Undead first published by Movie Gazette, 29 Dec 2004
René (Felicity Mason) may have just been crowned beauty queen in the small Queensland fishing community of Berkeley, but with the loan sharks circling her debt-ridden farm, she is set to flee to the big city – except that it is not so easy to leave when a shower of strange meteors has suddenly turned most of the townsfolk into ravenous zombies, and a gigantic wall has encircled the town. Holed up with charter pilot Wayne (Rob Jenkins), his pregnant wife Sallyanne (Lisa Cunningham), foul-mouthed police sergeant Harrison (Dirk Hunter) and his rooky constable Molly (Emma Randall), in the farmhouse of a heavily armed eccentric named Marion (Mungo McKay) – who is convinced that they have been “chosen” to take humanity’s last stand against an alien invasion – René is destined to learn that “Miss Catch of the Day” is a post with grave responsibilities attached.
Like so many independent filmmakers before them, twins Peter and Michael Spierig have set their directorial debut within the confines of a small town – but rather than settling for a gentle, reflective piece about coming of age or young love, the Spierigs have instead fashioned an affectionate tribute to B-grade cinema and all manner of trash genres, making their chosen town the unlikely setting for flesh-eating mayhem, extraterrestrial intervention and apocalyptic rapture – without ever quite forgetting that Berkeley is first and foremost a place popular for fishing. Although limited to a budget of under a million Australian dollars (which they raised themselves), the Spierig brothers would seem to have almost boundless ambition, writing, producing, directing and editing this madcap hybrid of comedy, action, science fiction and horror, and even creating the elaborate digital effects on their own home computer. The resulting labour of love packs more punch than many films made for ten times the budget, and while it would be easy to quibble with the one-note acting (especially from Mungo McKay) and occasional narrative incoherences, Undead looks fantastic, and has enough over-the-top gore, bizarre laughs and twisted genre references to guarantee it cult success.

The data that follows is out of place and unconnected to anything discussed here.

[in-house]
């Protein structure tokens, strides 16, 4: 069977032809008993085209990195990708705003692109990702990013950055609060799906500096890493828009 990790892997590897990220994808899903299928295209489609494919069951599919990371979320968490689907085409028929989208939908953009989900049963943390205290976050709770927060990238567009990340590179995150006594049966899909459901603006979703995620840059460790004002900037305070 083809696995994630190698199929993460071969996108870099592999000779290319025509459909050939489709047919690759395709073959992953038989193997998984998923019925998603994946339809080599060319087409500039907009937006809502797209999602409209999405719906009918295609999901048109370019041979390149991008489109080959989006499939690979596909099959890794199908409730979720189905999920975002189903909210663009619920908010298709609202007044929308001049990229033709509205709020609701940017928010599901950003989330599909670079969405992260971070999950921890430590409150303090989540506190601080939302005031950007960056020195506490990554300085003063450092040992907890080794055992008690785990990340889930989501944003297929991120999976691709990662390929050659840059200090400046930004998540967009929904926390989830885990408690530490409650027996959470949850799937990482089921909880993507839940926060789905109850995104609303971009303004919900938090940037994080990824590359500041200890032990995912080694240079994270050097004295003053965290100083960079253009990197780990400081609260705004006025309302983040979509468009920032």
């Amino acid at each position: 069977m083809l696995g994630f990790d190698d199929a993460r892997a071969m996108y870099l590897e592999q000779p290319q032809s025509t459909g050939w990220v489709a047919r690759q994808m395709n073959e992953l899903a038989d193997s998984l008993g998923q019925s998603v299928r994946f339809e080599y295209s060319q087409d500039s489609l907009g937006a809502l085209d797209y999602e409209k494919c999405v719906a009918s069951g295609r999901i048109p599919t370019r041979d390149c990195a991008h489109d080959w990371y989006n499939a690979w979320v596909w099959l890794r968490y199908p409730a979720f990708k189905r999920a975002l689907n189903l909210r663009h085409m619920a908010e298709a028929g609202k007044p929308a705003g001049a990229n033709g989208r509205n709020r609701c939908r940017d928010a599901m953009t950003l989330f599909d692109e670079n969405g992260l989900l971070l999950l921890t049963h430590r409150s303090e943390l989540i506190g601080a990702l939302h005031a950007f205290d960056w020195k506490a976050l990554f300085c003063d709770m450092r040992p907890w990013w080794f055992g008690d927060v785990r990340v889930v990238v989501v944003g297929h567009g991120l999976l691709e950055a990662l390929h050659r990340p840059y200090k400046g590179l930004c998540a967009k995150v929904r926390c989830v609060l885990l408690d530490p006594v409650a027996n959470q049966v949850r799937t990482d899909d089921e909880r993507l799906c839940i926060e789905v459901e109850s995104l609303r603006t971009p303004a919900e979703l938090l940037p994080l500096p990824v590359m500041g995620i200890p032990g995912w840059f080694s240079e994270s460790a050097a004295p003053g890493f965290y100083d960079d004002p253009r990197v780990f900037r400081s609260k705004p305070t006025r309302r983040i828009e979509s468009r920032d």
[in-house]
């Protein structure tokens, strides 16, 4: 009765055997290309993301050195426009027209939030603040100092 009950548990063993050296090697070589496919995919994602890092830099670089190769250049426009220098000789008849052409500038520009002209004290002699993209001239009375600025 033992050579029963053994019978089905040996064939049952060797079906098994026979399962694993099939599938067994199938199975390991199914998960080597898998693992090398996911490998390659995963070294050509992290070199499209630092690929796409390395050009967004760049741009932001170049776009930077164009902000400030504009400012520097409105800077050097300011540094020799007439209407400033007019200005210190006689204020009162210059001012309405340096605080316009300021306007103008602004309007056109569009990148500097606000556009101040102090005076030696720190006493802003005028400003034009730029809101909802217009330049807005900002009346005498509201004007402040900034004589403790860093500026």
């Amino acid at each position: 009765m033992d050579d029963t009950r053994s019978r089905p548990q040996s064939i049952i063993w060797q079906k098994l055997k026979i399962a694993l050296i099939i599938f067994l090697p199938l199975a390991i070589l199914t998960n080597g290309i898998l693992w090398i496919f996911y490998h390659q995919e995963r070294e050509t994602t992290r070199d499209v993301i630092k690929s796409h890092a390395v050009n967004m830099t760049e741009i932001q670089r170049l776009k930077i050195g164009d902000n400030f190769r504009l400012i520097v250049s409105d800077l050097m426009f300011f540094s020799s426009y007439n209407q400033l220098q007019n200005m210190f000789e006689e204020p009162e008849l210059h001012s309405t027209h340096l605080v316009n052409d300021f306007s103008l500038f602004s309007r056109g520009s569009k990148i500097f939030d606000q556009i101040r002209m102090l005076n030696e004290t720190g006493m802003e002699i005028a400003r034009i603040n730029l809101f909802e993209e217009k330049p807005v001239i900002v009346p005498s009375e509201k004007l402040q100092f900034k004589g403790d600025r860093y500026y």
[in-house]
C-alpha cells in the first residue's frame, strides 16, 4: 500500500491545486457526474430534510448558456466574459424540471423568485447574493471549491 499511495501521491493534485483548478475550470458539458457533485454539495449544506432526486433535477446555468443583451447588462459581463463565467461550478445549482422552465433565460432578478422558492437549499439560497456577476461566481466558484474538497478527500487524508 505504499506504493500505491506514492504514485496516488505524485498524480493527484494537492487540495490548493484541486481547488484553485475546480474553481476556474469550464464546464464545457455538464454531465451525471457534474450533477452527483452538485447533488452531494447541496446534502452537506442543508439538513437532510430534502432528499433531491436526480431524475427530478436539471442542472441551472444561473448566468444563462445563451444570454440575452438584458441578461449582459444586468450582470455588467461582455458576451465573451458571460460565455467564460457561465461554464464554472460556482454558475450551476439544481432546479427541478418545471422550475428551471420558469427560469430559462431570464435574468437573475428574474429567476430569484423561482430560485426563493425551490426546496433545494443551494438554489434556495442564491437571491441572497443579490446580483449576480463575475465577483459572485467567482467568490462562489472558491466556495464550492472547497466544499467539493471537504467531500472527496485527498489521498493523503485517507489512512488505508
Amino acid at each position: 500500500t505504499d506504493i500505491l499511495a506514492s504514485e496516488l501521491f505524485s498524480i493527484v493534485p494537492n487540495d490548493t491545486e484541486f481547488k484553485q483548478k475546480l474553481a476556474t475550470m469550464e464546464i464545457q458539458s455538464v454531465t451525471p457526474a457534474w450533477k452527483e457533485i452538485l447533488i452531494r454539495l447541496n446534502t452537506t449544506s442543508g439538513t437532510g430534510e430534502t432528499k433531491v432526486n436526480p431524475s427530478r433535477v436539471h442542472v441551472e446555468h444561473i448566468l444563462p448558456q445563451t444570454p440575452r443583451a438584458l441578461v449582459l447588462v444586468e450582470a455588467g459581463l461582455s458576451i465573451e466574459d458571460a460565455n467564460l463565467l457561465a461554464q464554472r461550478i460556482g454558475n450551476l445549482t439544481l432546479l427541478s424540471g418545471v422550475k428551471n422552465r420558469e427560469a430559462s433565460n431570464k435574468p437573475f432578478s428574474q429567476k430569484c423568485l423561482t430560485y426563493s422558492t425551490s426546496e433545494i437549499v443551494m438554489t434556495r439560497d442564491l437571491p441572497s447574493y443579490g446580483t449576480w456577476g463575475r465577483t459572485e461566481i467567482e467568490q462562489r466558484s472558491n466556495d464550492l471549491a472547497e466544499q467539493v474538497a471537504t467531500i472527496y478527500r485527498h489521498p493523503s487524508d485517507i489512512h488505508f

Undead is not exactly the strangest zombies-from-space crossover film ever to have been made (that would be the outrageous Japanese rock’n’roll gorefest Wild Zero) – nor is it even the first, let alone the best, Antipodean zom-com (check Peter Jackson’s jaw-dropping Braindead) – but if you are hankering for a film that combines gun-toting heroics, undead shenanigans, messianic conspiracy theory and lines like “When I was a kid, we fuckin’ respected our parents – we didn’t fuckin’ eat ’em”, then Undead really is the catch of the day. Any zombie spoof these days is expected to give credit to George A. Romero’s genre-defining trilogy, but besides paying due homage to all three of those films (as well as Romero’s The Crazies for good measure), Undead also pastiches movies as varied as Steven Spielberg’s Close Encounters of the Third Kind (1977), Tobe Hooper’s Lifeforce (1985), James Cameron’s Terminator 2: Judgment Day (1991) and Roland Emmerich’s Independence Day (1996). Even the flying killer fish from Piranha II: the Spawning (1981) make a bizarre appearance here – and no doubt what that genre monstrosity did for a young James Cameron’s cinematic career, this attention-grabbing debut will do for the Spierigs.
With a bigger budget, nothing should be able to confine the brothers’ plans for world domination, and it can only be hoped that their forthcoming vampire survival flick Daybreakers will further extend their infectiously funny assault on all decency and good taste.
Summary: The Spierigs’ feature debut is an infectiously enjoyable low-budget tale of hungry zombies, misunderstood aliens, apocalyptic salvation and fishing.